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What You Should Know About Credit Bureaus

In the United States, the legal term for a credit bureau under the federal Fair Credit Reporting Act (FCRA) is a consumer reporting agency — often abbreviated in the industry as CRA.

In the United States, key credit reporting agency consumer protections and general rules or governing guidelines for both the credit reporting agencies and data furnishers are the federal Fair Credit Reporting Act (FCRA), Fair and Accurate Credit Transactions Act (FACTA), Fair Credit Billing Act (FCBA), and Regulation B.

Two government bodies share responsibility for the oversight of credit reporting agencies and those that furnish data to them. The Federal Trade Commission (FTC) has oversight for the consumer credit reporting agencies. The Office of the Controller of the Currency (OCC) charters, regulates, and supervises all national banks with regard to the data they furnish credit reporting agencies.

Most U.S. consumer credit information is collected and kept by the four national traditional credit reporting agencies: Experian (formerly TRW Information Systems & Services and the CCN Group), Equifax, TransUnion, and Innovis (which was purchased from First Data Corporation in 1999 by CBC Companies). These organizations are for-profit businesses and possess no government affiliation. Though they are competitors, they have formed a trade organization called the Consumer Data Industry Association (CDIA) to establish reporting standards and lobby on behalf of their industry issues in Washington. Current reporting standards accepted by the four U.S. CRAs are Metro and Metro2. The Metro2 standard is defined in the annual CDIA publication, the Credit Reporting Resource Guide. Consumers are entitled to a free annual credit report from each of the three nationwide consumer reporting agencies, Equifax, Experian and TransUnion. Consumers can go to annualcreditreport.com, the Internet site maintained by the three companies, to get their free report.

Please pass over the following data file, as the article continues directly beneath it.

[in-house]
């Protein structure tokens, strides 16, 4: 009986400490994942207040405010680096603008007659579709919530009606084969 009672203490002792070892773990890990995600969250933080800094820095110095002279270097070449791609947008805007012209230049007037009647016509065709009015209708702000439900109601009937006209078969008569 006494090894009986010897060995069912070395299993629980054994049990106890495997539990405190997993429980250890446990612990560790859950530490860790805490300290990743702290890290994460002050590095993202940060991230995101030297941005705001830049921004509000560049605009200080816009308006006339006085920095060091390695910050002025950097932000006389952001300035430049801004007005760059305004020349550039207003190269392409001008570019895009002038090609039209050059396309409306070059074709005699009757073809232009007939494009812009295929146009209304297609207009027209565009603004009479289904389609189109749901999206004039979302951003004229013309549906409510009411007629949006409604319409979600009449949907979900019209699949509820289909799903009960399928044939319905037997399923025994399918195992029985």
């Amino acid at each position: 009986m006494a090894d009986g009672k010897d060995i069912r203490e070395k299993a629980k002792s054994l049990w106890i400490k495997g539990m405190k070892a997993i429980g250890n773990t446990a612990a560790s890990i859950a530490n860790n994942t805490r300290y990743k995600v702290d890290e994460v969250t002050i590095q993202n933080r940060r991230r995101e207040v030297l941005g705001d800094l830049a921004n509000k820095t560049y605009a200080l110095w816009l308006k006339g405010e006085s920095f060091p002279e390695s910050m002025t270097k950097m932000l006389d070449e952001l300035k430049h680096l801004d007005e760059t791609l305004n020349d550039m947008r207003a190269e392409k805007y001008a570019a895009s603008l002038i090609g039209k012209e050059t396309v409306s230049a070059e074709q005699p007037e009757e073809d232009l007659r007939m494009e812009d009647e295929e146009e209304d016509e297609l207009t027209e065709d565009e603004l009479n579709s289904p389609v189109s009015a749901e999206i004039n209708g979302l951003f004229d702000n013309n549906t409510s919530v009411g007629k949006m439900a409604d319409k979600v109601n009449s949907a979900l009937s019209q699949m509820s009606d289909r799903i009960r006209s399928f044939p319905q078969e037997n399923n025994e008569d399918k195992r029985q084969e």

There are dozens of other similar information collection and reporting firms that analyze and sell information about consumers for other purposes, including those who aggregate multiple credit data sources and provide lenders with customized analytical tools. Furthermore, there are also non-traditional credit reporting agencies.

PRBC (Payment Reporting Builds Credit, Inc.) is a national alternative credit bureau. Incorporated in March 2002, PRBC enables consumers to self-enroll and build a positive credit file by reporting their on-time payments (such as rent, utilities, cable, and phone) that are not automatically reported to the three traditional credit bureaus.

In the U.S., there are six business or commercial bureau repositories (in alphabetical order): Cortera, Dun & Bradstreet, Experian Business, Equifax Small Business Financial Exchange (SBFE), PayNet, and Southeastern Association of Credit Management (SACM).

Information Provided By Wikipedia